Dear Nick,


I would like to raise two points which have arisen from my recent dealings with SWRDA and Business Link over the SW Business Recovery Fund.


Firstly, with regard to the SWRDA.  I object to the growing power of this unelected body, the members of which are appointed by the Secretary of State.  Struck by the SWRDA's careless treatment of small farm based businesses like ours, I have looked at the composition of their board.  None represent or have direct experience of farming and particularly the sort of small family farm that characterises the South West.  The only contact with any sort of agriculture on the board is through a former pub retailer who now chairs a large Milk selling organisation, and a member of a Labour Party affiliated 'think tank' on 'Agricultural Reform'... 


 I notice with some irony that the Chairman is formerly a member of the examining business which has attracted such fierce adverse criticism recently; and that another member was appointed Chairman of Wessex Water when Enron took it over!


I see from the Act under which the RDAs were formed that


"(2) In appointing a person to be a member of a regional development agency the Secretary of State shall have regard to the desirability of appointing a person who has experience of, and has shown capacity in, some matter relevant to the functions of the agency.



    "4. - (1) A regional development agency shall have the following purposes-


(a) to further the economic development and the regeneration of its area,


(b) to promote business efficiency, investment and competitiveness in its area,


(c) to promote employment in its area,


(d) to enhance the development and application of skills relevant to employment in its area, and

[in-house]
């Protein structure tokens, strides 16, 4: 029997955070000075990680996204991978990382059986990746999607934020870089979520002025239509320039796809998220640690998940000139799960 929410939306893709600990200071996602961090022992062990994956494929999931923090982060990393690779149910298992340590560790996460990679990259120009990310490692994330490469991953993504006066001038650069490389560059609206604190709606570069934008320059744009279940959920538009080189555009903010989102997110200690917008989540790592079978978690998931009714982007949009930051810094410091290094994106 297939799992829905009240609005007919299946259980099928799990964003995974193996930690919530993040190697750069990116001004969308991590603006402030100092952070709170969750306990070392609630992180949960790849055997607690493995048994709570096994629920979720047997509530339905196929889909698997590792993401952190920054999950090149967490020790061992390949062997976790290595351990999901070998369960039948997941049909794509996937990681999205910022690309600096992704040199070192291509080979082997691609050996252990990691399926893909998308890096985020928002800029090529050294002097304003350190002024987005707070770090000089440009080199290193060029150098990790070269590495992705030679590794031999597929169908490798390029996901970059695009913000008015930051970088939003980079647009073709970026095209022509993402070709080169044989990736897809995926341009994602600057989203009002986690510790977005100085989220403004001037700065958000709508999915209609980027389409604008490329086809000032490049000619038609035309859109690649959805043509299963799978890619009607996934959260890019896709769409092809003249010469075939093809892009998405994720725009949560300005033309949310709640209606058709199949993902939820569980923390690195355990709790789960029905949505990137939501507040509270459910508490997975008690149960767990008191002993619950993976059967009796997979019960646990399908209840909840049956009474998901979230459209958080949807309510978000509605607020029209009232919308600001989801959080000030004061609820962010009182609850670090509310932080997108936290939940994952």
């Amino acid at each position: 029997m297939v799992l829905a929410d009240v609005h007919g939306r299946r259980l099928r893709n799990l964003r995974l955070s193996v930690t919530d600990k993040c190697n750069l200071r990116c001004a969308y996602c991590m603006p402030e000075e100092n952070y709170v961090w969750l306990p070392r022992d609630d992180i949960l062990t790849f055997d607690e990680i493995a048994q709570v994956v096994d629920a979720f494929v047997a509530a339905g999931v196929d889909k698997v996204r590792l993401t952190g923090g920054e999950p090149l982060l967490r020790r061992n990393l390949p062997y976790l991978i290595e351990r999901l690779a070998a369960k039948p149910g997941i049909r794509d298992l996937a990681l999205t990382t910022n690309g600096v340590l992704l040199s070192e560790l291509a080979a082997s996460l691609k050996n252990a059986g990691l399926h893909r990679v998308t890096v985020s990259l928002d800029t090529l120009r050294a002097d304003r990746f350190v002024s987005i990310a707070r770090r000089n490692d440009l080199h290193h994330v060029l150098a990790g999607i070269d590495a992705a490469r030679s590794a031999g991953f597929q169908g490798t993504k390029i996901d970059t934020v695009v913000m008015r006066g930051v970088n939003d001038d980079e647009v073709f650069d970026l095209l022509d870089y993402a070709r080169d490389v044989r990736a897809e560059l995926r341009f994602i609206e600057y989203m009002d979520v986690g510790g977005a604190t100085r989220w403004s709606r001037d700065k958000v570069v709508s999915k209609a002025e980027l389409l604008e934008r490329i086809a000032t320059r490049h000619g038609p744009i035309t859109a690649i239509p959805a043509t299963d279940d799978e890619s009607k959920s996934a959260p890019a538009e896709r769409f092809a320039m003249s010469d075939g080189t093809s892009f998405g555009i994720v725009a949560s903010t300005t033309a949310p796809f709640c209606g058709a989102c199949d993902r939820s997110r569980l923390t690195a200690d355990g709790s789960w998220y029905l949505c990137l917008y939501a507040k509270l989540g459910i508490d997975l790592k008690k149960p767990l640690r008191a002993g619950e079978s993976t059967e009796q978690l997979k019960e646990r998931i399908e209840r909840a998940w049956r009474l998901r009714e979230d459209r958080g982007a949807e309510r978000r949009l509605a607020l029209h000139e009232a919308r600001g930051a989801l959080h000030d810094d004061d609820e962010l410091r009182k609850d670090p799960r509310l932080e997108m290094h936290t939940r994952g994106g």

(e) to contribute to the achievement of sustainable development in the United Kingdom where it is relevant to its area to do so."

 Family farms may not appear to make a large contribution to the total economic product of the South West, but as the events of last year have shown, they are of great importance to the Region.  They provide the backdrop that makes it a pleasant place to live - to carry out other, more easily evaluated economic activities: and they provide the raw material for, and even the local participants in, the important tourist 'industry'.  They are an essential part of the fabric of the Region.  I suggest that without some representation of this sort of farming the RDA membership does not comply with the requirements of the instrument under which it is constituted.  It is certainly little wonder that the RDA treated my application and those of the Buddens and Neil Robyns as they have done.


Secondly, an increasing number of the agencies which deal with our affairs in a quasi governmental capacity, like Business Link, and Energywatch, for example, are in fact private limited companies.  I am very disturbed to find that Companies are no longer required to list their Directors on their notepaper and Companies House will only release details of Company directors on payment of a fee.  The advice from Companies House when I inquired, was that I may be able to see a register of directors at the registered office of the company if I made an appointment to do so.


This seems disturbingly non transparent.  While I accept that it may be justifiable for Companies House to make a charge for posting or faxing information which they hold about a Company, I cannot see why they should charge to allow inspection of these details on the internet.  They provide a summary of the annual filing details for free inspection; but these do not include the important details of the directors.


I wonder whether you find these matters as unsatisfactory as I do: and I should be grateful for any assistance in remedying them.


Yours sincerely,